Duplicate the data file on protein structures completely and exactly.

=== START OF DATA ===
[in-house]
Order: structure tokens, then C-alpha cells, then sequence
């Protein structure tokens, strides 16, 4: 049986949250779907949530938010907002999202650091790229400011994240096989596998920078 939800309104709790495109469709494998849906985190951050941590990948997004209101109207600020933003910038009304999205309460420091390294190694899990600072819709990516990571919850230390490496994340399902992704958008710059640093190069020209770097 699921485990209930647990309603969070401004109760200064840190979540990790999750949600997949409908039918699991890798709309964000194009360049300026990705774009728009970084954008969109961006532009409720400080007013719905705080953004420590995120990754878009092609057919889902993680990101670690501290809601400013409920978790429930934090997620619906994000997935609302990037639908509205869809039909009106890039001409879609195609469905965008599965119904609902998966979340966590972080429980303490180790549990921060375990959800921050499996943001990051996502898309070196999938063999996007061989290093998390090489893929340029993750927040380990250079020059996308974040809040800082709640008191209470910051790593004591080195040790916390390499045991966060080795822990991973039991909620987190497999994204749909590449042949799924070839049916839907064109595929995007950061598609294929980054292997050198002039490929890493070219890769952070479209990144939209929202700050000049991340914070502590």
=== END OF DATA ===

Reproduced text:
[in-house]
Order: structure tokens, then C-alpha cells, then sequence
């Protein structure tokens, strides 16, 4: 049986949250779907949530938010907002999202650091790229400011994240096989596998920078 939800309104709790495109469709494998849906985190951050941590990948997004209101109207600020933003910038009304999205309460420091390294190694899990600072819709990516990571919850230390490496994340399902992704958008710059640093190069020209770097 699921485990209930647990309603969070401004109760200064840190979540990790999750949600997949409908039918699991890798709309964000194009360049300026990705774009728009970084954008969109961006532009409720400080007013719905705080953004420590995120990754878009092609057919889902993680990101670690501290809601400013409920978790429930934090997620619906994000997935609302990037639908509205869809039909009106890039001409879609195609469905965008599965119904609902998966979340966590972080429980303490180790549990921060375990959800921050499996943001990051996502898309070196999938063999996007061989290093998390090489893929340029993750927040380990250079020059996308974040809040800082709640008191209470910051790593004591080195040790916390390499045991966060080795822990991973039991909620987190497999994204749909590449042949799924070839049916839907064109595929995007950061598609294929980054292997050198002039490929890493070219890769952070479209990144939209929202700050000049991340914070502590």